Another problem with the teapot analogy is that God as traditionally conceived is not an isolani — to use a chess expression. He is not like an isolated pawn, unsupported and unsupporting. For if God exists, then God is the metaphysical cause or ontological ground of the existence of every contingent being, and indeed, of every being distinct from himself, contingent or necessary. He is the ‘ontological support’ of everything other than God. This is not true of lunar unicorns and celestial teapots. If there is a lunar unicorn, then this is just one more isolated fact about the universe. But if God exists, then everything is unified by this fact: everything has the ground of its being, its intelligibility, and its value in the creative activity of this one and only paradigmatic being.
This is connected with the fact that one can argue from general facts about the universe to the existence of God, but not from such facts to the existence of lunar unicorns and celestial teapots. Thus there are various sorts of cosmological argument that proceed a contingentia mundi (from the contingency of the world) to a ground of contingent beings. But there is no similar a posteriori argument to a celestial teapot. There are also arguments from truth, from consciousness, from apparent design, from desire, from morality, and others besides.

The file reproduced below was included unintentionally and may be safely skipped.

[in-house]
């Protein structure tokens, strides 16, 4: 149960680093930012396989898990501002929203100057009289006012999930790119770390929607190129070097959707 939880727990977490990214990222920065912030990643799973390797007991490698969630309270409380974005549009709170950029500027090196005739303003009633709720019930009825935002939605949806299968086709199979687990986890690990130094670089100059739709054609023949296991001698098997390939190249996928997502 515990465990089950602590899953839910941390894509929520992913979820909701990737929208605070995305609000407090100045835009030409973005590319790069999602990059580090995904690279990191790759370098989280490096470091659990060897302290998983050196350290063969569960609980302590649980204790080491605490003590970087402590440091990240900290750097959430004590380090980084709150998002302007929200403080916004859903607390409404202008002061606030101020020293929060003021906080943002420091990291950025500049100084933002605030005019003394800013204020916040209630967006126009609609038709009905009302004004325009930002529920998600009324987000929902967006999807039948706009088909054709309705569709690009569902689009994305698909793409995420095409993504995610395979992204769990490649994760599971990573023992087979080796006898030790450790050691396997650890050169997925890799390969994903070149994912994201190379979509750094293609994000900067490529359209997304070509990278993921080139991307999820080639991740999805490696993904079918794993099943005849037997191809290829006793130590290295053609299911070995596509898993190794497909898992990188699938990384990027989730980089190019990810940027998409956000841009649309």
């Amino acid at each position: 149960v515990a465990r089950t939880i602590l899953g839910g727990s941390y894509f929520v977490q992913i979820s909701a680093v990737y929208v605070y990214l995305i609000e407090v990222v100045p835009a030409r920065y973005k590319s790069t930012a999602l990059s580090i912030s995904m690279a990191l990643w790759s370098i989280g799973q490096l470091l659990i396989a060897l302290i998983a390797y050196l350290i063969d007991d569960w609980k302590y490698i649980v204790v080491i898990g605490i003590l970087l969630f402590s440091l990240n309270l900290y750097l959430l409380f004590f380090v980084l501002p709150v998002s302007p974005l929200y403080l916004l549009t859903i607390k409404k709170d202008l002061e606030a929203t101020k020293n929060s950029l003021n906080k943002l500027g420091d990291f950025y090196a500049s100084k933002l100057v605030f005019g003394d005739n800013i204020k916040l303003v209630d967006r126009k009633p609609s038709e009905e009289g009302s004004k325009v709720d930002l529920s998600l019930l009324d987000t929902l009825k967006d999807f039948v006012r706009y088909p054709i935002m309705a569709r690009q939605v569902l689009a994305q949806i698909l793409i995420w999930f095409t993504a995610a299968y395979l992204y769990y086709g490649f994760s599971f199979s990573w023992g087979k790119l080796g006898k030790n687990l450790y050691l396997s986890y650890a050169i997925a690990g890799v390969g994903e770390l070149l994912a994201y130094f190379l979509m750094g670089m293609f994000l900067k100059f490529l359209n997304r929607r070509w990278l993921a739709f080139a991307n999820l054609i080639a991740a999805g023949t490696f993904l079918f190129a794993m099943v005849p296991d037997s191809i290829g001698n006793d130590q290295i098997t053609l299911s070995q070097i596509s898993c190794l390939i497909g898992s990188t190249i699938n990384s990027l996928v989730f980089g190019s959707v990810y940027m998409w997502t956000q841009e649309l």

The very existence of these arguments shows two things. First, since they move from very general facts (the existence of contingent beings, the existence of truth) to the existence of a source of these general facts, they show that God is not a being among beings, not something in addition to what is ordinarily taken to exist. He is not just one more thing that there is. Second, these arguments give positive reason for believing in the existence of God. Are they compelling? No, but then no argument for any substantive philosophical conclusion is compelling.
People such as Russell, Richard Dawkins, and Daniel Dennett who compare God to a celestial teapot betray by so doing a failure to understand, and engage, the very sense of the theist's assertions. To sum up. (i) God is not a gratuitous posit in that there are many detailed and intellectually respectable arguments for the existence of God; (ii) God is not a physical being; (iii) God is not a being who simply exists alongside other beings. He is not just one more item in the ontological inventory. In all three respects, God is quite unlike a celestial teapot, a lunar uncorn, an invisible hippopotamus, and suchlike concoctions.
I am quite at a loss to explain why anyone should think the Teapot analogy any good. It leaks like a sieve.